Thursday, April 28, 2016


The KJV popularized the notion of "giants" in ancient Palestine. The best-known example is, of course, Goliath–although he's not called a "giant". Unbelievers cite this as an example of Biblical mythology. There are several issues to sort out:

1. Height is relative. To be taller or shorter than someone else is not a measure of absolute height. Due to dietary deficiencies, ancient people were generally shorter than their well-fed modern counterparts–or so I've read. What might be towering by ancient standards might be nothing extraordinary by modern standards. 

In addition, I've read that "All the available evidence tends to show that the ancient Hebrews were short of stature, compared with the other races in Palestine, particularly the Amorites."

If that's accurate, then modern readers need to guard against an anachronistic interpretation of OT references to "giants", lest we use modern experience as the frame of reference. 

2. To my knowledge, ancient people lack the technological precision to have absolute weights and measures. It wasn't standardized in a way we take for granted today. 

3. In his chapter on "Medicine in the Old Testament World," Donald Wiseman discusses giantism, with special reference to Goliath. B. Palmer, ed. Medicine and the Bible (Paternoster, 1986), 23. In an endnote, he says: "Skeletons 3.2 m. tall have been found elsewhere in Syro-Palestine," ibid. 244n58. Unfortunately, he cites no references, so it's not possible to confirm his claim. 

4. According to the MT, Goliath was about 9' 9" tall (assuming the conventional interpretation of a cubit). One question is whether that's realistic. Some scholars attribute his staggering height to gigantism. However, there are prima facie problems with that explanation:

i) From what I've read, gigantism results in physical disabilities. How could Goliath be a great warrior if his athletic ability was compromised by gigantism? Likewise, I presume there's an upper limit on the human musculoskeletal system. The fact that we're bipedal may impose stricter constraints.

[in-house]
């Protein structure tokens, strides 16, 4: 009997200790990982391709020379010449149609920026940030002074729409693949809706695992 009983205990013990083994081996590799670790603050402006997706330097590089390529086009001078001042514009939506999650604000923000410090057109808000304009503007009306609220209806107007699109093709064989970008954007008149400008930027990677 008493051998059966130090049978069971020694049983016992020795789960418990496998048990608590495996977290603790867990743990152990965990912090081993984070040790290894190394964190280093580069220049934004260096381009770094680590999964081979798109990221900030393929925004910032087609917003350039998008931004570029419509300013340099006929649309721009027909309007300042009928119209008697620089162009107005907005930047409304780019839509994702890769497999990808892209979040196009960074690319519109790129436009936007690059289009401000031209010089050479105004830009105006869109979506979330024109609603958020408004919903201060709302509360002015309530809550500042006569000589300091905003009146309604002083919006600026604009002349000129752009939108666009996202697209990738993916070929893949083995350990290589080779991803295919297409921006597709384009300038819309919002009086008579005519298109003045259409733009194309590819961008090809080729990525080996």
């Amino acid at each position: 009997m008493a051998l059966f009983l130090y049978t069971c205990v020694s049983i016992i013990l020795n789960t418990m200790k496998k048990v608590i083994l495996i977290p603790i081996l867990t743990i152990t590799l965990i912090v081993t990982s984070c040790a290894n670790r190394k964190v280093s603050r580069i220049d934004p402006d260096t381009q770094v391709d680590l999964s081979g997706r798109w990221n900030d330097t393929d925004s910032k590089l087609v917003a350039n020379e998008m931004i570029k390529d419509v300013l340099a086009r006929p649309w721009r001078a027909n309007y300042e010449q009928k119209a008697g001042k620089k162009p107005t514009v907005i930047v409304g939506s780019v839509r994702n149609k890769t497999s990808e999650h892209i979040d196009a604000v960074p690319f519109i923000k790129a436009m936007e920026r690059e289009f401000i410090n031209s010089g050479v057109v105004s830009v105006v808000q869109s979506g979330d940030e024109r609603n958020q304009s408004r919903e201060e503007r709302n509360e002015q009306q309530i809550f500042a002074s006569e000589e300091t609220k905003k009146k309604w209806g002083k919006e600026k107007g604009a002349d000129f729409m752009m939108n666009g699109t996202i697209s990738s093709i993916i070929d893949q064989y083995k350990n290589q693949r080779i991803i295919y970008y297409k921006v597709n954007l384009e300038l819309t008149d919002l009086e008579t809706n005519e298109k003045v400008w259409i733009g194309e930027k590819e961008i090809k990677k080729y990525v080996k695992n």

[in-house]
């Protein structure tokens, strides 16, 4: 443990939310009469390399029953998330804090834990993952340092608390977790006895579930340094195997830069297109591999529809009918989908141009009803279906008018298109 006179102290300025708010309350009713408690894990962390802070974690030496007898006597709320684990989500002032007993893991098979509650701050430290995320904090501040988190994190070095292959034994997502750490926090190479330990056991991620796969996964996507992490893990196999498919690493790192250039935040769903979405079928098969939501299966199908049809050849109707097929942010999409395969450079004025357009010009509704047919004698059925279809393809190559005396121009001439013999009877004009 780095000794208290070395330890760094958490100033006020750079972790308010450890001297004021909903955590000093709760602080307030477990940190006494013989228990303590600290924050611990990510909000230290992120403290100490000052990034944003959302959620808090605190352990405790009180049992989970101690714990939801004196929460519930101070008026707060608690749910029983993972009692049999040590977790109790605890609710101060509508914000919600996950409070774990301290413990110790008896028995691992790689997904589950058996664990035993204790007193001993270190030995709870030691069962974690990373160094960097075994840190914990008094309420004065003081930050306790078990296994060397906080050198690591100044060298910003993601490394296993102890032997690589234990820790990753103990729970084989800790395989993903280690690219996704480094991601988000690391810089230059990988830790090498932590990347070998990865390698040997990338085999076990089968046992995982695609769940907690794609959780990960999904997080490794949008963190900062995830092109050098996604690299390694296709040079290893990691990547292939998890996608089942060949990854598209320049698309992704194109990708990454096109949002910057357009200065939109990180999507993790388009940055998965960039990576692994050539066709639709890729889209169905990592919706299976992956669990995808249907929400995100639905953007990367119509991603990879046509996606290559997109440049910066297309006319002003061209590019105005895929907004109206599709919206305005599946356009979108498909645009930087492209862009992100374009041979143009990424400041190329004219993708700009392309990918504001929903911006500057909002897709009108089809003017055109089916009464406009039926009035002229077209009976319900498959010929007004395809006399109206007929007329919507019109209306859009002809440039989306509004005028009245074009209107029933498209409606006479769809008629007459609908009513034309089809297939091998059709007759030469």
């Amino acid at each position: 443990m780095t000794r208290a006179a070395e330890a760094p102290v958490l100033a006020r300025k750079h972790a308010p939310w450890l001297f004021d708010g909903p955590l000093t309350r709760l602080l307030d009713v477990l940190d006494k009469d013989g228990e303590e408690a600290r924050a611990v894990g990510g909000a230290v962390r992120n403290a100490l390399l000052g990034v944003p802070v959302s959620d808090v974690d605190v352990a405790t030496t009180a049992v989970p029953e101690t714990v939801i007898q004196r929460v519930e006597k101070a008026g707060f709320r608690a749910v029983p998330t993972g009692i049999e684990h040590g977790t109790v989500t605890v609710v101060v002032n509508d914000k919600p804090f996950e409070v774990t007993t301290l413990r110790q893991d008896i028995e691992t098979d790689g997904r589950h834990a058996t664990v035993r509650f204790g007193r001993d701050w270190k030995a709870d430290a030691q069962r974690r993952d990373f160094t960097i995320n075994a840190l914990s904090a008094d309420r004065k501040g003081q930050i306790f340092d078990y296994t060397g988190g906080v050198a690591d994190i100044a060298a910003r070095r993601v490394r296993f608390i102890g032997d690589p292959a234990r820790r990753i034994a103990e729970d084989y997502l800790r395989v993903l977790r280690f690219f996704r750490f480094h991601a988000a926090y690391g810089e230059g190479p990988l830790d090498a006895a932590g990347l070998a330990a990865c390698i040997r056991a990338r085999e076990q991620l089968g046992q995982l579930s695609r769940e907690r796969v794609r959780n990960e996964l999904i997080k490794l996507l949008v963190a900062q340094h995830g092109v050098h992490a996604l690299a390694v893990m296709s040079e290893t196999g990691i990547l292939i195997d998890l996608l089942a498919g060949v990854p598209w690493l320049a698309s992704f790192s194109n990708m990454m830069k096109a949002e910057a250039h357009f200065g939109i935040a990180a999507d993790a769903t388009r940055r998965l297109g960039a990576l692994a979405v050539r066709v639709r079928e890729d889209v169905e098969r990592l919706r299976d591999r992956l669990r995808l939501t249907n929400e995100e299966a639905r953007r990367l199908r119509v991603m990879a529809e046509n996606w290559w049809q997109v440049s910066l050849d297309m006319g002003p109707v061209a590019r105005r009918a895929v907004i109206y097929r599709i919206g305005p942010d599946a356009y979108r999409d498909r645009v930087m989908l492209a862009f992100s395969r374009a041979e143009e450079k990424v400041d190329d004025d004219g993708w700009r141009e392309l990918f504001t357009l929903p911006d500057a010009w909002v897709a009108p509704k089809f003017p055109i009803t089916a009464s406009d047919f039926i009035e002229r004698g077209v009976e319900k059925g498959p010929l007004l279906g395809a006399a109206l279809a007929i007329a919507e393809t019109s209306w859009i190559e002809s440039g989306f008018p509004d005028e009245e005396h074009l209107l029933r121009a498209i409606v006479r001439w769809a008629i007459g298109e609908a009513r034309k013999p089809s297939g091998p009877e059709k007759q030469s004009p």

ii) Perhaps this could be salvaged by saying he only appeared to be physically formidable. His invincible appearance was sufficient to scare off competition. His huge weapons were props. Still, he seemed to have a reputation that preceded him.

5. We should make allowance for the possibility that if people are shorter, then cubits are shorter. It's a circular relation. If a cubit is defined by the distance between the elbow and the fingertip, that varies. In general, shorter men have shorter arms and fingers. If ancient Jews were shorter, the cubit might be shorter. 

6. Another complication is that Josephus, the LXX, and the DDS give a lower reading of about 6' 9''. There are different ways to explain the conflicting data. On the one hand, the MT reading might reflect a hyperbolic emendation to exaggerate his height, therefore making David's success all the more impressive. Maybe the Massoretes changed the text.

Conversely, the lower reading might reflect a pious emendation to make the figure more realistic. Perhaps some scribes changed the text to make the account more credible.

Given the diverse attestation of the lower figure, in three different sources, this may well be based on an independent textual tradition. So perhaps that preserves the authentic Hebrew reading.

7. To my knowledge, 6' 9" would be a towering stature by ancient standards. To take a comparison, Brock Lesnar is a mere 6' 3". Yet he's physically imposing, even by modern standards. 

8. In addition to diet, climate can also affect height. According to Bergmann's rule, species are generally larger in cooler climates, and smaller in hotter climates. On the one hand, larger bodies produce more heat. On the other hand, larger bodies are more efficient at conserving heat because they have proportionately less surface area. 

(Mind you, there are different strategies for heat loss. Take Allen's rule.) 

Perhaps the tall inhabitants of ancient Palestine migrated from northern latitudes.  

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